The antagonist-sensitive binding of [3H]mepyramine to a washed homogenate of the longitudinal muscle from guinea pig small intestine was largely that expected for binding to histamine H1-receptors. However, at pH 8.1 comparison of the extent of the inhibition of 10 nM [3H]mepyramine binding by mepyramine and promethazine revealed the presence of secondary nonreceptor binding sites. These sites were not apparent on making comparison at pH 7.5. Analysis of antagonist inhibition curves showed that for certain antagonists, most notably mepyramine, the Hill coefficient was significantly less than unity. However, the Hill coefficients for some antagonists approximated to unity, and there was in no case any significant difference between the level of antagonist-sensitive binding and that sensitive to inhibition by 2 µM promethazine. Histamine, 2-pyridylethylamine, and 2-thiazolylethylamine gave inhibition curves with Hill coefficients much less than unity. These agonists also inhibited [3H]mepyramine binding to a greater extent than did 2 µM promethazine. There were only small differences in the position of antagonist inhibition curves when measured in 50 mM phosphate buffer and in Krebs-phosphate solution. However, substitution of Krebs-phosphate for phosphate buffer produced an apparent increase in the affinity of the agonists. For histamine and 2-pyridylethylamine this increase in affinity occurred mostly in the high-affinity component of the curves. Omission of Ca2+ and Mg2+ from the Krebs-phosphate had no significant effect on the position of the inhibition curve for histamine.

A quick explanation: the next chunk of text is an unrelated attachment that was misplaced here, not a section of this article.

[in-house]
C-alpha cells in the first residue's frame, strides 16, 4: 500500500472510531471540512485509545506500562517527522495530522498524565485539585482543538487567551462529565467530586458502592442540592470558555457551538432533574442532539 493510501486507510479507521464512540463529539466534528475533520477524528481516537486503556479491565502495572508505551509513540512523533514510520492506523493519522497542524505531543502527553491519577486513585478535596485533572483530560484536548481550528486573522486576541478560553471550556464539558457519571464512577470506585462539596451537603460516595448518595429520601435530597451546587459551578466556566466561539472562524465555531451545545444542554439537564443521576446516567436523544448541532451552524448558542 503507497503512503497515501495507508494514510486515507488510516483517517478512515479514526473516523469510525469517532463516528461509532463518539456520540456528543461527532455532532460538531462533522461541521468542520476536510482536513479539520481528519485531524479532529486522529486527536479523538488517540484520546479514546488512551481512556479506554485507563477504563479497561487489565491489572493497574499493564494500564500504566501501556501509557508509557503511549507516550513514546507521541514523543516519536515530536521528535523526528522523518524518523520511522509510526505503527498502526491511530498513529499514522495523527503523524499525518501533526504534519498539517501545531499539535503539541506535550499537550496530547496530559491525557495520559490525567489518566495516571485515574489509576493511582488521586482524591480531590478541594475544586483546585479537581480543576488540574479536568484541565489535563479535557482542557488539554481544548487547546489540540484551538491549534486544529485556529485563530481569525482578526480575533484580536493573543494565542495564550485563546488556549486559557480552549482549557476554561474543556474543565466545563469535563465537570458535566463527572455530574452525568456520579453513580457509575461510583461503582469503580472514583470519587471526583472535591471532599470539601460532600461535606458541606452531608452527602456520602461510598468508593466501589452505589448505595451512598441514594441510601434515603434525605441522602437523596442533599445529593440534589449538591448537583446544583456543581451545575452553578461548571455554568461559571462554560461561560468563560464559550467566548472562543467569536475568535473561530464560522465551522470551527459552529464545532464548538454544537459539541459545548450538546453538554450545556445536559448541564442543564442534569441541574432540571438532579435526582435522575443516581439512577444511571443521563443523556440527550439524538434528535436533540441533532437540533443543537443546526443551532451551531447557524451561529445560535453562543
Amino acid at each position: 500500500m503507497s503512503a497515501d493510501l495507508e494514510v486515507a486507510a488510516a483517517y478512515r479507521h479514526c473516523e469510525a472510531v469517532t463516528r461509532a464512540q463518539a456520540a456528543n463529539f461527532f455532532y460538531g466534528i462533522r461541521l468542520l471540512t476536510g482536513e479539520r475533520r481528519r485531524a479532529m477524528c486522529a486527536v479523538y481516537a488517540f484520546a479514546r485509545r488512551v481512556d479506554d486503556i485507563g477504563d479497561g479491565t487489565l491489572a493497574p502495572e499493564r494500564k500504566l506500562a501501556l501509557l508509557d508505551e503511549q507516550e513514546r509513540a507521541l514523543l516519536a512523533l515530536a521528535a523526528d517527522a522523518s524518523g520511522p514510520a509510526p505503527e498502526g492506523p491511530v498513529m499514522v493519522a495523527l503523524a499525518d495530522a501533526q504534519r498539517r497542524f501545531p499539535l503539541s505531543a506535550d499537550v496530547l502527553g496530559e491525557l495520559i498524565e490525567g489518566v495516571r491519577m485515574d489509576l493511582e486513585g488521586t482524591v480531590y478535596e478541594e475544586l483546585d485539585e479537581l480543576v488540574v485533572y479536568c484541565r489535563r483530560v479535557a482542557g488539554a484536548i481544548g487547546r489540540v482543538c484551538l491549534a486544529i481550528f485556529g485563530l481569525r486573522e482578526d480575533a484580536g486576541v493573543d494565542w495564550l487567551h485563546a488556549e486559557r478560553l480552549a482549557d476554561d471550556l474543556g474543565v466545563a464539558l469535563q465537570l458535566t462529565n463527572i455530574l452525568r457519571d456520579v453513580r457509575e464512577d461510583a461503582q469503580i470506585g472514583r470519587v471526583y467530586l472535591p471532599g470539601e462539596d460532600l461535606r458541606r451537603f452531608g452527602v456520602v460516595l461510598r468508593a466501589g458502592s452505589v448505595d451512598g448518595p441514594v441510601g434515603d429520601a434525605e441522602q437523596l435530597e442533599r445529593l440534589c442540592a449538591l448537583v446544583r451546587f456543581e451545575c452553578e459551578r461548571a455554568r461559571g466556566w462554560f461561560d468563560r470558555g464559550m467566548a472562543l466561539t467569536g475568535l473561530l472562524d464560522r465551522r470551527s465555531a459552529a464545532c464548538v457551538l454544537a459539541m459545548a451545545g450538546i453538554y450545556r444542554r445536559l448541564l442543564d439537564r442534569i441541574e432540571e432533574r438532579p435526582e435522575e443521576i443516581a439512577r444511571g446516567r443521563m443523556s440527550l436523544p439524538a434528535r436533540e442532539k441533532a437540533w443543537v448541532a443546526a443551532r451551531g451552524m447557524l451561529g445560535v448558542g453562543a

- Copyright © 1981 by The American Society for Pharmacology and Experimental Therapeutics